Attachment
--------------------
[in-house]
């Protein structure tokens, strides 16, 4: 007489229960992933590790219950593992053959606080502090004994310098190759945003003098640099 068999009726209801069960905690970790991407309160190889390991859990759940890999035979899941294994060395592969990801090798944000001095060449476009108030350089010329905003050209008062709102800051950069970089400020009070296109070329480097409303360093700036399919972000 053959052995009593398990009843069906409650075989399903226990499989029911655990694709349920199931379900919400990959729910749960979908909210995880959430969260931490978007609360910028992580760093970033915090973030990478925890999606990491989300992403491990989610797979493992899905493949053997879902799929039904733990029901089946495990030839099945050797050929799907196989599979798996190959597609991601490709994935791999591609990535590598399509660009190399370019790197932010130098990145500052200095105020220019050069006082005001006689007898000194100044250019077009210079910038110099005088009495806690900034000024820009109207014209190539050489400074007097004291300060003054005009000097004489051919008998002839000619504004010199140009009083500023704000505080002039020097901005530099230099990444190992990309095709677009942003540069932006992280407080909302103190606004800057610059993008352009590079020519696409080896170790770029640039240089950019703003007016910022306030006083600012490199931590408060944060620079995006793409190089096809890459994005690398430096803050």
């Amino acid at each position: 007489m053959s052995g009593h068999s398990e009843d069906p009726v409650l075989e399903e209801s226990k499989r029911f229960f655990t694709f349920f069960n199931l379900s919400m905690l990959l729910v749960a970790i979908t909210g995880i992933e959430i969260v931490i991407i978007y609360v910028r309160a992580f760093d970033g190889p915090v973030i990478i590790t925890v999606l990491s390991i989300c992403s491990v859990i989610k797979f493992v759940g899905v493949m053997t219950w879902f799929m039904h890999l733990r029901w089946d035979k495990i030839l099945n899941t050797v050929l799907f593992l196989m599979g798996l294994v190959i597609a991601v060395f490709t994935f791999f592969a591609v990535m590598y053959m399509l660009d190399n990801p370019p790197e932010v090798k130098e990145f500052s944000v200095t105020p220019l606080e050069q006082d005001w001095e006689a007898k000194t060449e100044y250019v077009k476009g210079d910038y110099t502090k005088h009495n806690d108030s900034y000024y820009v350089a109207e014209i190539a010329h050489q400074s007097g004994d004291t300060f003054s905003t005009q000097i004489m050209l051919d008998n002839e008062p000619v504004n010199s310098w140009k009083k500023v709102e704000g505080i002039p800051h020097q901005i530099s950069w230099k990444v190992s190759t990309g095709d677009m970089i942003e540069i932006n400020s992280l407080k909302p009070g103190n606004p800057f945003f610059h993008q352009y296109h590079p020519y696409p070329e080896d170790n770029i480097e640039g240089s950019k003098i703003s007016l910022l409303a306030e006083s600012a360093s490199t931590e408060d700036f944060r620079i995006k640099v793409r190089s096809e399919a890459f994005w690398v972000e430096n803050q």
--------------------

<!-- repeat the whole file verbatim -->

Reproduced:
[in-house]
């Protein structure tokens, strides 16, 4: 007489229960992933590790219950593992053959606080502090004994310098190759945003003098640099 068999009726209801069960905690970790991407309160190889390991859990759940890999035979899941294994060395592969990801090798944000001095060449476009108030350089010329905003050209008062709102800051950069970089400020009070296109070329480097409303360093700036399919972000 053959052995009593398990009843069906409650075989399903226990499989029911655990694709349920199931379900919400990959729910749960979908909210995880959430969260931490978007609360910028992580760093970033915090973030990478925890999606990491989300992403491990989610797979493992899905493949053997879902799929039904733990029901089946495990030839099945050797050929799907196989599979798996190959597609991601490709994935791999591609990535590598399509660009190399370019790197932010130098990145500052200095105020220019050069006082005001006689007898000194100044250019077009210079910038110099005088009495806690900034000024820009109207014209190539050489400074007097004291300060003054005009000097004489051919008998002839000619504004010199140009009083500023704000505080002039020097901005530099230099990444190992990309095709677009942003540069932006992280407080909302103190606004800057610059993008352009590079020519696409080896170790770029640039240089950019703003007016910022306030006083600012490199931590408060944060620079995006793409190089096809890459994005690398430096803050």
């Amino acid at each position: 007489m053959s052995g009593h068999s398990e009843d069906p009726v409650l075989e399903e209801s226990k499989r029911f229960f655990t694709f349920f069960n199931l379900s919400m905690l990959l729910v749960a970790i979908t909210g995880i992933e959430i969260v931490i991407i978007y609360v910028r309160a992580f760093d970033g190889p915090v973030i990478i590790t925890v999606l990491s390991i989300c992403s491990v859990i989610k797979f493992v759940g899905v493949m053997t219950w879902f799929m039904h890999l733990r029901w089946d035979k495990i030839l099945n899941t050797v050929l799907f593992l196989m599979g798996l294994v190959i597609a991601v060395f490709t994935f791999f592969a591609v990535m590598y053959m399509l660009d190399n990801p370019p790197e932010v090798k130098e990145f500052s944000v200095t105020p220019l606080e050069q006082d005001w001095e006689a007898k000194t060449e100044y250019v077009k476009g210079d910038y110099t502090k005088h009495n806690d108030s900034y000024y820009v350089a109207e014209i190539a010329h050489q400074s007097g004994d004291t300060f003054s905003t005009q000097i004489m050209l051919d008998n002839e008062p000619v504004n010199s310098w140009k009083k500023v709102e704000g505080i002039p800051h020097q901005i530099s950069w230099k990444v190992s190759t990309g095709d677009m970089i942003e540069i932006n400020s992280l407080k909302p009070g103190n606004p800057f945003f610059h993008q352009y296109h590079p020519y696409p070329e080896d170790n770029i480097e640039g240089s950019k003098i703003s007016l910022l409303a306030e006083s600012a360093s490199t931590e408060d700036f944060r620079i995006k640099v793409r190089s096809e399919a890459f994005w690398v972000e430096n803050q």